August 1, 2004
Japanese Modern (riichi/dora). Strategy isn't enough. You also have to have luck.
Noriko (featured in last week's column, playing Chinese Official) always hopes to have both, but sometimes one or the other eludes her. In her regular Japanese game this week, Noriko was dealt a most intriguing hand.
If she wanted to go for a fast win, the 2-3P ought to stay. But if she wanted to go for a nice clean hand (honitsu), she'd want to get rid of it. The normal beginning move is to discard an honor, but she might need those for a clean hand. And, oddly, the other players led with simples (in manzu -- craks). Noriko led with 8S.
In the next couple of turns, she obtained 2M and 4P. Decision time. The honors were going nowhere. Threw sha (W). When next she picked 7P, she threw pei (N).
Watanabe threw 7M - decision time again. Take it? Go for tanyao?
Yeah. "Chii." Threw 9M.
Shortly, she'd added 3M, 7P, and 6M, discarding chun (R) and shiro (Wh). Interesting.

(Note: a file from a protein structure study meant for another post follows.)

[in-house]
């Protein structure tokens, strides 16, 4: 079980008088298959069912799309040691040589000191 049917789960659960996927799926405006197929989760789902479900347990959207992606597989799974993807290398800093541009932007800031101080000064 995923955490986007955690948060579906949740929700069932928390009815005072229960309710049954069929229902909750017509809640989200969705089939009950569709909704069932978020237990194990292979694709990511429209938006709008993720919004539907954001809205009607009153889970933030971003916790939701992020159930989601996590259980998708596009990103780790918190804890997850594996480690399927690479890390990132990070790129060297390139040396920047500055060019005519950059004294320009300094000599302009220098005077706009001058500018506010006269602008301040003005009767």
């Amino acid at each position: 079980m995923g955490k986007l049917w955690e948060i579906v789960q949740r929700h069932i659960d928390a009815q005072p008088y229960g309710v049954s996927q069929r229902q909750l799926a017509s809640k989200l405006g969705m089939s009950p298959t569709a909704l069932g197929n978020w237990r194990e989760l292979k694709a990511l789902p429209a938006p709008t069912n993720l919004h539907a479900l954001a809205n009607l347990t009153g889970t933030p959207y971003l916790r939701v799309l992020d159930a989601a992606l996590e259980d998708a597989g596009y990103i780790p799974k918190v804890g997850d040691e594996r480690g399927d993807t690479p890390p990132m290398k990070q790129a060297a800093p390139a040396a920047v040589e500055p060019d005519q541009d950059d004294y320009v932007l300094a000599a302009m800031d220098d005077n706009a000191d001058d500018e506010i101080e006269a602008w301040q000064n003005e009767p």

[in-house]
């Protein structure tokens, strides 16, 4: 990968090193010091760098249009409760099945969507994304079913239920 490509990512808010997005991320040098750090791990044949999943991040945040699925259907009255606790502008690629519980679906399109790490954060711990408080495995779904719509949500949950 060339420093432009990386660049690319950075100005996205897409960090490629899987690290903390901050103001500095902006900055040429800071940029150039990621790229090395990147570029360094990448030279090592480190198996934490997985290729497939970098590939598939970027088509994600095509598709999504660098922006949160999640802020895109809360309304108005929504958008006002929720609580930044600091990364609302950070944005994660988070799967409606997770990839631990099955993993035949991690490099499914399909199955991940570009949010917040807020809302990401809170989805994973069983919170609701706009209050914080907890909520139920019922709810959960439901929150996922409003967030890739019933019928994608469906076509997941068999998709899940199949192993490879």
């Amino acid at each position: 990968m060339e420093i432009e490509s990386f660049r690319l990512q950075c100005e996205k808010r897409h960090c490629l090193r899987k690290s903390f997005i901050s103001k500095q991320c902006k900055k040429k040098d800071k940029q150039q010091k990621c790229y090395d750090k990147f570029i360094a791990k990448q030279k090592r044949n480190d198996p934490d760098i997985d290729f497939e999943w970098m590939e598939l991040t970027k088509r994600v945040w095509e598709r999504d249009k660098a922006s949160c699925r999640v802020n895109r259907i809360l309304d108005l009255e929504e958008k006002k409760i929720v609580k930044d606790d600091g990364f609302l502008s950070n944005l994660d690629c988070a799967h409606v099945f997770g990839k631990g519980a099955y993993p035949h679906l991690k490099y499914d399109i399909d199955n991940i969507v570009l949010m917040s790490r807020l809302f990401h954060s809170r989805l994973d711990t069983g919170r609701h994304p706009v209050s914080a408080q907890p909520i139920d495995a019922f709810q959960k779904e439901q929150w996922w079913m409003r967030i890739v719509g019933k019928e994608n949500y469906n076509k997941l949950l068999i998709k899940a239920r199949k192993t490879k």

The obvious move at this point was to discard 3M... and wait for 6M or 7P for tanyao. Noriko was not above the obvious move...
Thence followed a series of garbage picks, one of which was nan (S) -- the dora tile. When Noriko threw one, a collective sigh went up. And the other players could safely discard the ones they'd been hanging onto.
Etsuko declared riichi. Noriko closely examined Etsuko's discards.
Noriko's next pick was 8P. Perfectly safe to throw, since Etsuko had discarded one.
But it was all in vain. Wall game. Etsuko and Noriko both were tenpai (waiting), thus each collected 1500 from an opponent. Noriko reached for the button in table center to open the hole, and her lovely waiting hand went into the table's depths.
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© 2004 Tom Sloper. All rights reserved.